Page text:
Photos: Deadly Air Pollution May be the Price for New Jobs in Greece

A truck driving by smokestacks. Air pollution in Greece is a mounting issue following the construction of new coal-fired energy plants. Anna Pantelia
Kosta's eyes have turned red from the dust. Everyday he has to clean the dust and ash produced by the mine in order to keep the electricity production running. The staff works 24/7 seven days a week. Due to the high pollution the staff and the locals face many serous health issues including cancer. Anna Pantelia

The belching smokestacks of Ptolemaida's coal-fired energy plant are a sign of opportunity for Greeks who lost their jobs after the country's financial meltdown in 2007. For many others, however, they're a symbol of the European Union's hypocrisy.

In April 2017, the EU approved new regulations aimed at cutting toxic emissions from burning dirty fuels, such as coal. "Air pollution is the prime environmental cause of premature death in the European Union," Enrico Brivio, a spokesman for the European Commission, told Reuters. Yet five months earlier, as part of its continuing austerity measures, the bloc provided Greece with 1.75 billion euros ($1.85 billion) to build two new coal plants. Per The Guardian, they would emit more than 7 million tons of carbon dioxide a year. A major backer: Germany, the EU's most powerful member and a self-proclaimed green energy leader.

"The EU is trying to get everything from poor European countries like Greece and the Balkans," says photojournalist Anna Pantelia. "Give them all the refugees. Take all the coal from there."

Pantelia, whose work includes photographing Greece's refugee crisis, spent five days at the Greek Public Power Corp.'s Ptolemaida mine last year documenting the human and environmental toll coal extraction has taken on her nation. PPC has dominated Greek energy production since the 1950s, and over the decades its 625-square-mile mine—which will expand thanks to the EU's investment—has gobbled up villages, homes and lives in northern Greece and Western Macedonia. Thousands of people have been displaced since 1976, and seven out of 10 deaths in​ Ptolemaida are due to cancer or thromboembolic disease, according to the deputy regional health manager for Western Macedonia.

Yet coal mining has created an estimated 10,000 jobs in a region hard hit by the financial crisis. Men employed in mines and plants get guaranteed contracts and salaries (some earn as little as 680 euros ($837) per month, and the dignity of work is enough to set aside the potential hazards of extracting lignite.

"I really appreciate these workers, and I know their value," says Pantelia. But her images are also powerful evidence that there's more at stake than jobs—even if well-off EU states can't, or won't, admit it.

A view of Kozani, Greece, a region that includes Ptolemaida, where a new coal-fired energy plant was built. Anna Pantelia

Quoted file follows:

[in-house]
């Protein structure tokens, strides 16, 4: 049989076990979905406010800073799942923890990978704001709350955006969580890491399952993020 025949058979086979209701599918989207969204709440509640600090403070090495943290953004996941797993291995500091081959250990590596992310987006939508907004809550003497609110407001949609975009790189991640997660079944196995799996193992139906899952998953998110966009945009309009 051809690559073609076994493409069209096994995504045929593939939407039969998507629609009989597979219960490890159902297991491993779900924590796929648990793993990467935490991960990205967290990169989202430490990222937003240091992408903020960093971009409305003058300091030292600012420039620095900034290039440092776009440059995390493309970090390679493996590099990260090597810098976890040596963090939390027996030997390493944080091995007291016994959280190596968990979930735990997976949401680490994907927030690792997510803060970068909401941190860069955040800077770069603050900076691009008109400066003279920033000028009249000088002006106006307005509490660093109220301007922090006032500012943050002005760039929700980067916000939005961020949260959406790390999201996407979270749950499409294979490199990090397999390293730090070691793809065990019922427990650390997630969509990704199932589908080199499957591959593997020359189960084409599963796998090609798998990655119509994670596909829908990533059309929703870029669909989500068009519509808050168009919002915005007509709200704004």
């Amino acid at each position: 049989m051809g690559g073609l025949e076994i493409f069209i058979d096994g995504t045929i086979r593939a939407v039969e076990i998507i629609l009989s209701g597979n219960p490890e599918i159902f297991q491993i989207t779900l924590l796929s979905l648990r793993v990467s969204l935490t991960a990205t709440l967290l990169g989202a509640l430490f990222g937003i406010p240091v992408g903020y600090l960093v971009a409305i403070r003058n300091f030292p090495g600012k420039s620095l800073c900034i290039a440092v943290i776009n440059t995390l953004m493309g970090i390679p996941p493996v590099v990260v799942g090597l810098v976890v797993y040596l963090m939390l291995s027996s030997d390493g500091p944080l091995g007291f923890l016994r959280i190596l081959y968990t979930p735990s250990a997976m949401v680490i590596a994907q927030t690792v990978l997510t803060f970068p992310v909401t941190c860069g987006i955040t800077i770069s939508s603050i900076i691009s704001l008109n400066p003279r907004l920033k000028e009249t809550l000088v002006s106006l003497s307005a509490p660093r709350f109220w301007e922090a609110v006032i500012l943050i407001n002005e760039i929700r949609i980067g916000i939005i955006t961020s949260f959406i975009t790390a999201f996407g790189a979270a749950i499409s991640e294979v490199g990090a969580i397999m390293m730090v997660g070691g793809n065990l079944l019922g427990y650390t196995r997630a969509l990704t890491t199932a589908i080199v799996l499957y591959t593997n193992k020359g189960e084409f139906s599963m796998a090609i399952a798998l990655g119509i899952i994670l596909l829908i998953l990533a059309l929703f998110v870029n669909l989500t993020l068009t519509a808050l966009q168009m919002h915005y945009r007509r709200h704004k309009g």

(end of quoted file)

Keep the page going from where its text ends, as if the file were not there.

Α worker poses during his break from his job in PPC. Accidents are usual, sometimes even fatal ones as the security measures most of the times are not followed. Since 1970 more than 106 people died in work accidents. Anna Pantelia
A PPC worker transfers the ashes from the power plant to the area where it will be buried. Anna Pantelia
An image of Jesus taken near the location of new energy plants in Greece. Anna Pantelia
Kostas supervises the excavation of the coal in North Field mine in Ptolemaida. Anna Pantelia
“My father died of cancer when I was 12. Four other men from his shift lost their lives from cancer,” says Kostas, a 32-year-old man who works as a guard for the Greek Public Power Corporation (PPC). Anna Pantelia
According to Greenpeace's Silent Killers report, coal combustion causes more than 1,200 premature deaths in Greece. Despite this, working for the PPC is a dream for almost everyone in the region as it's the only source of income. For more than 60 years the local community has been deployed in the power production industry neglecting all the other economic activities. Anna Pantelia
Mavropigi, the most recently abandoned village ready to be demolished for the sake of the of coal extraction. Anna Pantelia
Workers at the Ptolemaida mine take a break. Anna Pantelia
The Ptolemaida coal mine. Work in coal mines is known to be hazardous and sometimes fatal. Anna Pantelia
Two PPC workers clean the ash around the conveyor belt which transfers the coal. Anna Pantelia
A worker at the mine. Anna Pantelia
A church lays abandoned in the middle of the coal mine. It's what remained from Charavgi, a village that was expropriated and its inhabitants removed so that the mines could be extended. Anna Pantelia
A PPC worker collects a sample from the coal for further examination. Anna Pantelia

About the writer

Dante is an award-winning editor and writer who has contributed features, profiles, and criticism to the Paris Review, Time, The Daily Beast, and Architectural Record, among other publications.

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